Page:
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US Rep. Don Bacon comes to the Panhandle

US Rep. Don Bacon comes to the Panhandle

US Rep. Don Bacon comes to the Panhandle

U.S. Representative Don Bacon addresses the group of ag producers at the Weborg 21 Centre Wednesday.

U.S. Representative Don Bacon held a meeting Wednesday with Panhandle crop producers, cattlemen and local officials hosted in part by the Nebraska Dry Bean Commission. The meeting with the Omaha representative stretched over several hours and was held in a conference room at the Weborg 21 Centre with a dozen or so attendees.

Bacon held a similar meeting in North Platte on Thursday and told the Star-Herald the purpose of the meetings — attended by producers and manufacturers for ag bankers, cattle, sugar beets, dry beans, wheat and corn — was to build better policy in a post-COVID reality.

“in the end, we can’t continue federal COVID support, we got to taper that off and get back to a Farm Bill, that is the norm,” he said. “Even with the farm prices going up, the actual incomes are going to probably be decreased, because a lot of the aid programs are going to start tapering that off. So we’re talking about how can we do that smartly.”

Bacon said the House Committee on Agriculture will soon take up the Farm Bill, which is revised every five years.

“I just wanna make sure I’m representing the diverse interests in western Nebraska,” Bacon said. “The crop insurance we talked about, we need more free trade that is really big right now. And also there were some issues with having enough beef processors out there and our finite capacity.”

CEO Kevin Kelley of Kelley Bean said producer’s top concerns were steel tariffs in China causing a competitive disadvantage for producers against competitors in Canada and Latin America.

“We’re really hoping to see see more push on free trade,” he said. “We’d like to see the retaliatory tariffs ... go away.”

Kelley also emphasized the importance of irrigation infrastructure and drought concerns in an area of dryland farming.

“Without water, you know, our Valley wouldn’t sustain itself as it is today,” he said. “I think the congressman really listened, he and his staff.”

When asked about drought or recent deep freeze impacts on local agriculture, Bacon said he’d ask for studies to analyze the impact, and switched the topic to advocating for infrastructure, saying the $1.9 trillion in the COVID relief bill should be redirected to roads and bridges.

He said the Gering-Ft. Laramie tunnel collapse was brought to his attention, and he vowed to work with Congressman Adrian Smith and Senator Deb Fischer to call on the Bureau of Reclamation to fix the structure.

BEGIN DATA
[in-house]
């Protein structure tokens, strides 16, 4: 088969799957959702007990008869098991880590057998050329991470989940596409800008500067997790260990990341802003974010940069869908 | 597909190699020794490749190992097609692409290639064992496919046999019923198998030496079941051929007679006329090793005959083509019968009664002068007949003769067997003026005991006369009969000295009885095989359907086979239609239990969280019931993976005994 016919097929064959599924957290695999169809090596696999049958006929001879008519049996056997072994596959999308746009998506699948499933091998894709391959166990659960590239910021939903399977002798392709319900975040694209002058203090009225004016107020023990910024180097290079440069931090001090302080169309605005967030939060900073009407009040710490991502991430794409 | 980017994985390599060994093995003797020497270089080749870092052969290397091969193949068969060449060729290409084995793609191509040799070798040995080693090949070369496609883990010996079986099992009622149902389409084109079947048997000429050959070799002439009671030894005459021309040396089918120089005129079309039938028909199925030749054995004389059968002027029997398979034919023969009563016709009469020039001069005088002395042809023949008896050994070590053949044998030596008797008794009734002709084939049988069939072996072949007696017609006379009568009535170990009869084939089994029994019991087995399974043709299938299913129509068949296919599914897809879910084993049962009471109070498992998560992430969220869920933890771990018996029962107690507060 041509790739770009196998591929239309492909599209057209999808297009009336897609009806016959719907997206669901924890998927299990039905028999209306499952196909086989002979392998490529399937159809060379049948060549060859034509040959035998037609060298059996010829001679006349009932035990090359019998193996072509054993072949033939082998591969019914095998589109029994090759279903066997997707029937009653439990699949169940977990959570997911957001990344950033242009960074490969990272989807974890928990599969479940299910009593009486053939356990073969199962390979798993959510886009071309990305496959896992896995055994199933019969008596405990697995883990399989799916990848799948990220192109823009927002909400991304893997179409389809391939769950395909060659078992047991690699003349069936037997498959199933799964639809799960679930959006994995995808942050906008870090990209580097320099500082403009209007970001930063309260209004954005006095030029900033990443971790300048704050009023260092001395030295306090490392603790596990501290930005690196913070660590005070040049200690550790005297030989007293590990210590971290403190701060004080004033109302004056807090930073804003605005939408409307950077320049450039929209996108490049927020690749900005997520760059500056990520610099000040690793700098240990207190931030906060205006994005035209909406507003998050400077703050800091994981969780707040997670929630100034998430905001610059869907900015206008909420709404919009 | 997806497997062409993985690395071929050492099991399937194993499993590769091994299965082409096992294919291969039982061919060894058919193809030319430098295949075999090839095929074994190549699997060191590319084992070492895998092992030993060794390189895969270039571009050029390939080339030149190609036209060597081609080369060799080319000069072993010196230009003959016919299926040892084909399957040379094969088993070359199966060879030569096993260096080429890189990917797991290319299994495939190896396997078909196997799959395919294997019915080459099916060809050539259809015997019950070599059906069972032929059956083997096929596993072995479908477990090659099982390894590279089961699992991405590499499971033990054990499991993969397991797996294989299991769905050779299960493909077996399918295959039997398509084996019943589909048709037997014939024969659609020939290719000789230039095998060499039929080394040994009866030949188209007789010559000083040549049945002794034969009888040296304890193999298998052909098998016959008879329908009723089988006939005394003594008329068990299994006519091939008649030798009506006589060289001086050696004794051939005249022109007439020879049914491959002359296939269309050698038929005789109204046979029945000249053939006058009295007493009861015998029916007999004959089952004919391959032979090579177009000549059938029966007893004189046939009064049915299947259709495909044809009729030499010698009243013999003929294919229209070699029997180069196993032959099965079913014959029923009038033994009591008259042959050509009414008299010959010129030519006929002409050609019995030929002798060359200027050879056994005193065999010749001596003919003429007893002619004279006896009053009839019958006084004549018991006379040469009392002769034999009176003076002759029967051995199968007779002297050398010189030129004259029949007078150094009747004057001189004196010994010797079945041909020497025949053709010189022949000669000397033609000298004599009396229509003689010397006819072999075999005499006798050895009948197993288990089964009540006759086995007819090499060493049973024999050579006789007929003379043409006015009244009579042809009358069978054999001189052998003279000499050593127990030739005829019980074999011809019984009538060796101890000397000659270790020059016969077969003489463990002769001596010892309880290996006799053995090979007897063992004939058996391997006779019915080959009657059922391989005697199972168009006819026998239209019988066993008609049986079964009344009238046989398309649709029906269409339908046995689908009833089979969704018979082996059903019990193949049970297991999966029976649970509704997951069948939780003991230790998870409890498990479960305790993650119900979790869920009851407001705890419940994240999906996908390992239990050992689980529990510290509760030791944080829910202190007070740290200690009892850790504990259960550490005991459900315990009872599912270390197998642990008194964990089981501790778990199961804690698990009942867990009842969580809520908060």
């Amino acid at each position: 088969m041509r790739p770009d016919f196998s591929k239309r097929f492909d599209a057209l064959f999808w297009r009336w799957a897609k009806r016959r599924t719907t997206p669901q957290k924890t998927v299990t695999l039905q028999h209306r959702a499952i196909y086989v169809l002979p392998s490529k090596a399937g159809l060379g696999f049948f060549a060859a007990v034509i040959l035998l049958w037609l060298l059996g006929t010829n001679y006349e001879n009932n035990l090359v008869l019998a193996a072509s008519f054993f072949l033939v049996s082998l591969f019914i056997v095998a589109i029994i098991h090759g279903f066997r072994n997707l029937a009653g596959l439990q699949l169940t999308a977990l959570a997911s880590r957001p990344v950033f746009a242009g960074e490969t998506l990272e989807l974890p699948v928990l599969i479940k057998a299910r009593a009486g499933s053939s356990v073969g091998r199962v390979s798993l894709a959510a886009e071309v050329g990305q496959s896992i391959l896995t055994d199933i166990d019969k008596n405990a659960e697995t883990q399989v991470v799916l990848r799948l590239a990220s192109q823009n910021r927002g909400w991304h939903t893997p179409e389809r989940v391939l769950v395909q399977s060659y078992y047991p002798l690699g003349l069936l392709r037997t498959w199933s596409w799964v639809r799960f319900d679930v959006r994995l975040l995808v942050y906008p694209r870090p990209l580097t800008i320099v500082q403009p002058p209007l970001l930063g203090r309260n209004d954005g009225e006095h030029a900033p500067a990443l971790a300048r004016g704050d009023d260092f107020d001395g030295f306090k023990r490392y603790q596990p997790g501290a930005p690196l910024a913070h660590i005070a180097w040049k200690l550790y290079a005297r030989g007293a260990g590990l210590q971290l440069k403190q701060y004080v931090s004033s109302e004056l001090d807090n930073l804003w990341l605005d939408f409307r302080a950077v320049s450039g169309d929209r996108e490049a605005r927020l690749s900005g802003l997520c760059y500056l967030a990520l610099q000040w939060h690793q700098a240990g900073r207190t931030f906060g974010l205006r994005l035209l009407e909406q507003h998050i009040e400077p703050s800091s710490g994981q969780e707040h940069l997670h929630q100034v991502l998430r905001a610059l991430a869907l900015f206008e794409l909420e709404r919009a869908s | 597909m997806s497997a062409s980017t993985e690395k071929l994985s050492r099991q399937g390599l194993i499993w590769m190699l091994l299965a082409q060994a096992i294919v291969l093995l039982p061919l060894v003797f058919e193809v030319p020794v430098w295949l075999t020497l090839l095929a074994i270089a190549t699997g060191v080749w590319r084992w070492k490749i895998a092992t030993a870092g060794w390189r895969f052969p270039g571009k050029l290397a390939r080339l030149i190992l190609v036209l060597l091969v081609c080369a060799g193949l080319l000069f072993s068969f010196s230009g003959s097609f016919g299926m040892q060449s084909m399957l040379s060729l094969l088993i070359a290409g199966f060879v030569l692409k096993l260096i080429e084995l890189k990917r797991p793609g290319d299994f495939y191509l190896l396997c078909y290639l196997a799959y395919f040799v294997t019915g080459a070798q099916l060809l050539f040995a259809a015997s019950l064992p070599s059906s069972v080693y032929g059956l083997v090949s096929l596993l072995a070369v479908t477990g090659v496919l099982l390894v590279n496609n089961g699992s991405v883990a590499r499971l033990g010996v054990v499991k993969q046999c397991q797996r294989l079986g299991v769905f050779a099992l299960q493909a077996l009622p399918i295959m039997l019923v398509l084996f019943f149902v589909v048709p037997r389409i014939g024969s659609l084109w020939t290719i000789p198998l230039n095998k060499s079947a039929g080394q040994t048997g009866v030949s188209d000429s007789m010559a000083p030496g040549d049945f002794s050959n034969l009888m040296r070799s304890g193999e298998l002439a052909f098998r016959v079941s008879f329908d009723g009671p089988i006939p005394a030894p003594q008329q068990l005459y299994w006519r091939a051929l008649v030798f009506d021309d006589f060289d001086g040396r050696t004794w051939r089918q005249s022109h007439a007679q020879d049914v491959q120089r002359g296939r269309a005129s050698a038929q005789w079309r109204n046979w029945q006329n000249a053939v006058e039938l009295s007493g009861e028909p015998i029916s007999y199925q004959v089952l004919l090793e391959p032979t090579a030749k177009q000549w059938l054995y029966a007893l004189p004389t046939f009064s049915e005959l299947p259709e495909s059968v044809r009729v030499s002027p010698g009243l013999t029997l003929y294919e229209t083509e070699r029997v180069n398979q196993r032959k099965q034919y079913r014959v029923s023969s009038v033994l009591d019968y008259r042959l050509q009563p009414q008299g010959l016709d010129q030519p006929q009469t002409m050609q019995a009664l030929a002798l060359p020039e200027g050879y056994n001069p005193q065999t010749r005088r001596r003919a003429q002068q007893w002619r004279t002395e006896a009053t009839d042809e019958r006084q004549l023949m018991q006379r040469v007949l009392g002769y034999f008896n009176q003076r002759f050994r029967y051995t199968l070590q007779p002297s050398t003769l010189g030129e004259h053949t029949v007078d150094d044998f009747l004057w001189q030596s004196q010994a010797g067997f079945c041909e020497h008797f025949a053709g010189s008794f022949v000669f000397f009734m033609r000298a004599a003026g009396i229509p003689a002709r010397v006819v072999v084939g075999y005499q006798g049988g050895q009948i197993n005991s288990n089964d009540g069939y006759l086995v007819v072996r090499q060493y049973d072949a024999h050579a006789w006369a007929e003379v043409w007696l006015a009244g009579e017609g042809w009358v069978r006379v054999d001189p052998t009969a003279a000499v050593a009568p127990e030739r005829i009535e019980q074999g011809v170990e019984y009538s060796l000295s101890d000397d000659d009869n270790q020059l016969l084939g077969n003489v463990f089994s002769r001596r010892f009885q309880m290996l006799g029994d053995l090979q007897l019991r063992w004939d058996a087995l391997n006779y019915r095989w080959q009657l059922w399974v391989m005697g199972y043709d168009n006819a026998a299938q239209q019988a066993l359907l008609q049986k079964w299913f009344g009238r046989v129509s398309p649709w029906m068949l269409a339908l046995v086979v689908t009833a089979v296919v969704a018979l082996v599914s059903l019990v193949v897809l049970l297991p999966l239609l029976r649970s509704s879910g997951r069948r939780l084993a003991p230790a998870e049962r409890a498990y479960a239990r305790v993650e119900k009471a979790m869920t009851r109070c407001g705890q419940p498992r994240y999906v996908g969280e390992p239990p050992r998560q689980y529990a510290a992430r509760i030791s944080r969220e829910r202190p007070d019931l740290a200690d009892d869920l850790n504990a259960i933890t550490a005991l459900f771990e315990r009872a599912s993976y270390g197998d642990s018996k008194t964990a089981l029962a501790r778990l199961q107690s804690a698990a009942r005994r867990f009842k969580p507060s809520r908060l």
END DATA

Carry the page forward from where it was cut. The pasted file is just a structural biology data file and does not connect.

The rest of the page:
In July 2019, the second of three tunnels along the Goshen/Gering Fort Laramie canal collapsed, causing a breach that forced all water to be shut off in the two irrigation districts, leaving more than 100,000 acres dry for nearly all of the rest of the growing season.

Bacon said the bureau was “slow-rolling” the repairs and had plenty of funding to address the problem.

“We need to repair that; I think it’s a federal responsibility. And I think they’ve been too slow,” he said.

He said he would also continue pushing for Farmers to Families food boxes from the Department of Agriculture and look into commodity shortages that hit Panhandle supplementary programs for seniors hard.

The Omaha World-Herald noted that observers for the gubernatorial race have their eye on the retired Air Force brigadier general, as he’s won Nebraska’s competitive 2nd District three times.

Meeting topics included water, food boxes, and agriculture legislation, but also the specter of the Jan. 6 storming of the capitol by the former president’s supporters and partisan politics on the Hill. In the tail-end of the meeting, Bacon told producers that while House Speaker Nancy Pelosi from California wanted a commission to investigate the Jan. 6 riot, he wanted one to explore election integrity, saying the Republican party’s distrust of the elections was “unhealthy.”

“I want a commission on the elections,” he said. “I don’t think there was as much fraud as people say there was. I’m willing to do a study and commission, let’s get to the truth of it. That way here, if there was if there’s not – there’s healing.”

When asked about those comments after the meeting, Bacon said he was still concerned after Jan. 6.

“I am angry that people affiliated with me, broke into the Capitol and did that, I’m mad as can be about it,” he said. “I think they gave a bad name to my party, and the people that think like me, and so I want justice. Anybody that broke in the Capitol, they deserve to go to court and do time.”

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Danielle Prokop is a reporter with the Star-Herald. She can be reached at 308-632-9055 or by email at

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